What’s the fairest way to allocate scarce medical resources? Ethicists, doctors, and patients often disagree.
Lay people believe that the sickest patients and those on waiting lists should be treated first. Ethicists—and to some degree medical professionals—tend to have a different set of priorities.
Donor organs are in very short supply. In Switzerland alone, for example, over 1,140 people are waiting to receive a new kidney. However, in the first half of 2016, only 77 patients received a transplant.
Some believe priority should be given to the sickest patients. Other potential approaches include: a lottery; “first come first” (working through a waiting list); giving priority to patients most likely to benefit from treatment (prognosis); treating the youngest first; or a combination of age, prognosis, and lottery.
Researchers decided to perform a “reality check”‘ on the fairness criteria proposed by ethics experts. They produced a comprehensive online questionnaire to determine how different people perceive ethical standards concerning the fair allocation of scarce medical resources in three hypothetical situations: donor transplants, the allocation of hospital beds during an epidemic, and an artificial hip replacement to improve a patient’s quality of life.
Respondents had to rate, on a scale from 1 to 7, how fair they thought the criteria were. The 1,267 respondents included lay people, general practitioners, medical students, and other health professionals. The findings appear in the journal PLOS ONE.
In all three hypothetical situations, lay people rate “sickest first” as the fairest option, followed by a waiting list, and a patient’s medical prognosis.
By contrast, medics are rather more discriminating. In the case of organ transplants, medical professionals considered prognosis to be the fairest criterion, followed by the sickest first, and a combination of age, prognosis, and lottery. Unlike lay people, medics say the patient’s age is more important than their position on the waiting list.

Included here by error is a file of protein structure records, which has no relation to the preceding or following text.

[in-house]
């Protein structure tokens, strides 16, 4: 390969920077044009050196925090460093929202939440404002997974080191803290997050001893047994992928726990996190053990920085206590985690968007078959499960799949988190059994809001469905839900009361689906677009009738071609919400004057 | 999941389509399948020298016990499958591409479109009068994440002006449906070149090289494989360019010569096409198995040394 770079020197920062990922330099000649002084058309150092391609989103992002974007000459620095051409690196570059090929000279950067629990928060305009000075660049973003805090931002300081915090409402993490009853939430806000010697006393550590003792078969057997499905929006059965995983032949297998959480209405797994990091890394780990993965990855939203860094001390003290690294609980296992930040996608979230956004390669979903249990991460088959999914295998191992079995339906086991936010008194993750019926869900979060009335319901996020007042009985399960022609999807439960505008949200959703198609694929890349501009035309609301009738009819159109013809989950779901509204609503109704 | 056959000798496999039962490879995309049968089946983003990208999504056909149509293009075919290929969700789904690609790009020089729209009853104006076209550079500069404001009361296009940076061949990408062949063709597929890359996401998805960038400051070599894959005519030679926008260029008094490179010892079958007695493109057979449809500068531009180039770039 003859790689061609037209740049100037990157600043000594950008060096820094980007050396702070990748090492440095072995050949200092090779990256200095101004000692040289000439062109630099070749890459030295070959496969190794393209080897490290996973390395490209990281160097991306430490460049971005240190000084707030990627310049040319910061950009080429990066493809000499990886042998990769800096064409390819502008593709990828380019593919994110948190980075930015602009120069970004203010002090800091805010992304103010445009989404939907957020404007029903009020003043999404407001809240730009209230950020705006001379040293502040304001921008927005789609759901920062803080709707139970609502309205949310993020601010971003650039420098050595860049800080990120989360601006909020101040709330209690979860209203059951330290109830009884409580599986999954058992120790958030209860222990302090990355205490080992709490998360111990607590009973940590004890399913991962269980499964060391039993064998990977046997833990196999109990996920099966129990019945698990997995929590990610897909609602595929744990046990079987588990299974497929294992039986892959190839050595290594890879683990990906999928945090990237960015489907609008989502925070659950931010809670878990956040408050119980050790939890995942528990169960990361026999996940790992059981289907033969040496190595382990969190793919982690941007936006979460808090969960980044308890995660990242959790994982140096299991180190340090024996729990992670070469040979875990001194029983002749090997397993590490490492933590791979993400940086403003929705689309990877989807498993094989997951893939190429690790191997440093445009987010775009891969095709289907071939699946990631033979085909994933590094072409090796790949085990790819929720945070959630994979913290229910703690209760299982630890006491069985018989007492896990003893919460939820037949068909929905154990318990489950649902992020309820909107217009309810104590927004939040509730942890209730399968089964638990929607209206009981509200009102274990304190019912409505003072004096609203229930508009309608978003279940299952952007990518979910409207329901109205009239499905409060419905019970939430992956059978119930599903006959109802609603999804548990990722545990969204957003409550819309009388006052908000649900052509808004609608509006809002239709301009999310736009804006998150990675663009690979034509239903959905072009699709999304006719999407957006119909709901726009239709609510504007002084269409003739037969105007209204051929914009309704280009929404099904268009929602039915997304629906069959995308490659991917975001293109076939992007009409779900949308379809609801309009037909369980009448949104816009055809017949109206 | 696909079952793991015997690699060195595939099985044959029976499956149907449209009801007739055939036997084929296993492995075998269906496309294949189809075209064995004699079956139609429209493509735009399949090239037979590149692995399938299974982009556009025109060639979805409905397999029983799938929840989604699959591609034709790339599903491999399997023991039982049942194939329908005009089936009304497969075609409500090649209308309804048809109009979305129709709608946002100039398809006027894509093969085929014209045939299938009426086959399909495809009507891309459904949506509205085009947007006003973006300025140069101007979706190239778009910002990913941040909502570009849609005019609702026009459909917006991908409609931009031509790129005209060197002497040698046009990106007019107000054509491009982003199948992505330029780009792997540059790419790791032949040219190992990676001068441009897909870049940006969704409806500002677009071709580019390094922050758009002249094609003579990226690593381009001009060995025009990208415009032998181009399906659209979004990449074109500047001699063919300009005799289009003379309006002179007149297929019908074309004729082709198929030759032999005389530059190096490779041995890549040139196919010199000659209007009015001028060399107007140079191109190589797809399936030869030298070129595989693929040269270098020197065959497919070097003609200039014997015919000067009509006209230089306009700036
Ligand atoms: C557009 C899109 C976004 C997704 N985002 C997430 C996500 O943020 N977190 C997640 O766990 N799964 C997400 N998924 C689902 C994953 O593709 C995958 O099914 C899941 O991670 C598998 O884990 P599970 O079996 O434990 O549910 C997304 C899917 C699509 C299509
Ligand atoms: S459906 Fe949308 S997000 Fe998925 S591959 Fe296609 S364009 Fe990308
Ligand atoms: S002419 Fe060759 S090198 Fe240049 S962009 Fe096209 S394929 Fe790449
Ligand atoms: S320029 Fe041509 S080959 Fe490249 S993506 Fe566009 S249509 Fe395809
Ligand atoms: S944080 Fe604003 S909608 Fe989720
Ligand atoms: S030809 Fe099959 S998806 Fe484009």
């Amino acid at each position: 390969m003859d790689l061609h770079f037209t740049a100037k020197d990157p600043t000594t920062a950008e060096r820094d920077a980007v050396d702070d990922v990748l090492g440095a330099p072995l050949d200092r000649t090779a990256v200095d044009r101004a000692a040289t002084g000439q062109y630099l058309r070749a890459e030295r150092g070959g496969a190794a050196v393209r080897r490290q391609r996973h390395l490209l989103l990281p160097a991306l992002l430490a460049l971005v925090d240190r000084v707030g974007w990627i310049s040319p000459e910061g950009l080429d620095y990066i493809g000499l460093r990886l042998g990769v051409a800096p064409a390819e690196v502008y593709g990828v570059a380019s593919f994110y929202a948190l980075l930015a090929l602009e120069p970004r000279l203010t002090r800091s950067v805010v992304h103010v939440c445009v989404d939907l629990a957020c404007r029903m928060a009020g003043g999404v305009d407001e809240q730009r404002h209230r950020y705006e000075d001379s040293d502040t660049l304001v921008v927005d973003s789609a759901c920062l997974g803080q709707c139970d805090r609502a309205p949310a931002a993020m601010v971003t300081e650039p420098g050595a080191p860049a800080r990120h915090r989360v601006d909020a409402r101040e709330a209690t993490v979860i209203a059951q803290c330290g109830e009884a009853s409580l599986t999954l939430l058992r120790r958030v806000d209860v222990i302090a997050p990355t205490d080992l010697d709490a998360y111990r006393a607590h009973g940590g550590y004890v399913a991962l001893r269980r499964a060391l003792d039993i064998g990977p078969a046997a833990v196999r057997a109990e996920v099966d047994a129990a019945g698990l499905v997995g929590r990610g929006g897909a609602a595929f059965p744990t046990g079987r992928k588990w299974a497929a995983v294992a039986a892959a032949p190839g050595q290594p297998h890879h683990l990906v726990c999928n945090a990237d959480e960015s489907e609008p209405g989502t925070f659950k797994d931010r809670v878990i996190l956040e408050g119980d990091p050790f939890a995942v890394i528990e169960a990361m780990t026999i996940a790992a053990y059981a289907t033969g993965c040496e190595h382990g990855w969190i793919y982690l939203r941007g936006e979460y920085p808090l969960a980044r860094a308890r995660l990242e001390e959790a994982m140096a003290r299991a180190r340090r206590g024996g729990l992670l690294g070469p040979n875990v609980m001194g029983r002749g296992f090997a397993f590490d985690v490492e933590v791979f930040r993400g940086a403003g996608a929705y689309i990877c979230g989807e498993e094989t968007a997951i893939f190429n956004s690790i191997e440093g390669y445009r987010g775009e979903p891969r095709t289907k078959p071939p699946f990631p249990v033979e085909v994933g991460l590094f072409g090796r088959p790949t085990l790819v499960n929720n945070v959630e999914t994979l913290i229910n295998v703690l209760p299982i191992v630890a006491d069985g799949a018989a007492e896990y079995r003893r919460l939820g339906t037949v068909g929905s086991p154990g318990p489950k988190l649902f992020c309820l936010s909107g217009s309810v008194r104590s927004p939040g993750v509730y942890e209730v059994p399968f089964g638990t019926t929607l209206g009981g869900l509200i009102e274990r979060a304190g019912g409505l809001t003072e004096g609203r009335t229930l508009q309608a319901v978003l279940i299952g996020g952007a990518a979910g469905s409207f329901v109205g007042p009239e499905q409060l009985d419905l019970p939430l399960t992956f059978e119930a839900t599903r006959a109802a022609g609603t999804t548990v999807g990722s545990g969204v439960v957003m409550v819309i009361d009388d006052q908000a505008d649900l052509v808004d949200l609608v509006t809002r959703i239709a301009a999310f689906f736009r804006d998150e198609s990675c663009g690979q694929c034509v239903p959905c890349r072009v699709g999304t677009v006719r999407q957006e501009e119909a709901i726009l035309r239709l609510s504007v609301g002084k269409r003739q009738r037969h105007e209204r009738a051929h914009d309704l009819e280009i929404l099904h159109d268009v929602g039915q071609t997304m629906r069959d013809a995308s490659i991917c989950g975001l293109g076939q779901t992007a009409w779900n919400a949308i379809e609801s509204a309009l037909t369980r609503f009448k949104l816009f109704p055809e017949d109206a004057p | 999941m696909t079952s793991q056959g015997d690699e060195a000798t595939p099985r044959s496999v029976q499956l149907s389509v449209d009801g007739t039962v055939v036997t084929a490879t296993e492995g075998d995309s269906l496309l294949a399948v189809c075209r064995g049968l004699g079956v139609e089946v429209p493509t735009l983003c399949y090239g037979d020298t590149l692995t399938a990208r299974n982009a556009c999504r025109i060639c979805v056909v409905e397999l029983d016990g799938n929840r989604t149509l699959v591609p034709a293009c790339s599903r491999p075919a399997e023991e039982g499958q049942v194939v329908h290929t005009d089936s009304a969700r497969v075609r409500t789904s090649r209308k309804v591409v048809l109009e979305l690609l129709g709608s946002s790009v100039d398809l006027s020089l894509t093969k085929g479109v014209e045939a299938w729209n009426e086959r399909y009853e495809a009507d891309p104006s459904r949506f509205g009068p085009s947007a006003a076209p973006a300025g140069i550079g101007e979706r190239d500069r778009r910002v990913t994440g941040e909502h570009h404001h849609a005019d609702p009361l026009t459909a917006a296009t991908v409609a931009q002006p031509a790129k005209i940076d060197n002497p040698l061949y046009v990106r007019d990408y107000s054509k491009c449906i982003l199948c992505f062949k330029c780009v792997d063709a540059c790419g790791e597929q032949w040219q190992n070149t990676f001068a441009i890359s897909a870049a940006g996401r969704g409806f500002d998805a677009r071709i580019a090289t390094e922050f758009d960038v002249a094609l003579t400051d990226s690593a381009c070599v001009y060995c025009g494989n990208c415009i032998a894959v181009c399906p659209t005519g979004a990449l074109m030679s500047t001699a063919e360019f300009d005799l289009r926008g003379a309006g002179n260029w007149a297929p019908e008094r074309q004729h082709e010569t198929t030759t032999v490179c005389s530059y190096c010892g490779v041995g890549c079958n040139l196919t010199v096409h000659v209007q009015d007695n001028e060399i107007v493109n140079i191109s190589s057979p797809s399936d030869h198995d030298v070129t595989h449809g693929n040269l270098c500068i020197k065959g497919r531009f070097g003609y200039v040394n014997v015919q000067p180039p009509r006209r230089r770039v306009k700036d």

“It’s fascinating to discover that lay people consider age to be an unfair criterion for an organ transplant, while both health professionals and ethicists think it is fair to give precedence to young people for this type of operation,” says Pius Krütli of ETH Zurich. Favoring young over old patients is a form of discrimination that lay people apparently consider unfair.
General practitioners consider the patient’s prognosis to be the fairest criterion for allocating hospital beds in the event of a pandemic, followed by sickest first, and then a combination of criteria. Both general practitioners and lay people think that the “sickest first” principle is the fairest criterion for a hip replacement, since it would improve the patient’s quality of life.
All respondents felt that the principle of “reciprocity,” or rewarding those people who have provided services to society in the past, is an unfair criterion. Both doctors and lay people think that a patient’s willingness to make a monetary contribution towards their care is not a fair principle.
But lay people and the medical profession appear to be very divided when it comes to prioritizing treatment on the basis of individual behavior.
The ratings awarded by ethics specialists to the various fairness criteria varied. There is a particularly big divide when it comes to the two criteria “sickest first” and waiting list. Certain ethicists believe a lottery to be a fair principle, but neither general practitioners nor lay people think a lottery is a fair criterion in any of the hypothetical situations.
Further, not all health professionals and lay people share the opinion of some ethicists that “sickest first” is morally indefensible, since it doesn’t take into consideration the future course of the illness.
“The results of our survey are to some extent diametrically opposed to the current position of various ethicists,” Krütli says. The large gap between the fairness ratings of ethical experts and the general public is in itself not particularly unusual. Ethicists believe that ethical principles cannot be derived from empirical data.
“On the other hand, ethicists cannot simply ignore these empirical findings, or else there is a risk of the gap between moral standards and reality widening to the point where ethical arguments are brushed aside as being divorced from reality. We want to reflect the position of ethicists and produce an empirical study to check how their proposed fairness criteria fit in with the real world.”
The findings clearly show that the standards of ethicists differ—quite significantly in some cases—from prevalent social attitudes, Krütli says.
“Policymakers therefore have to consider whether to give equal weight to ethicists, health professionals, and the general public when developing collective norm.”
The Cogito Foundation funded the work.
Source: ETH Zurich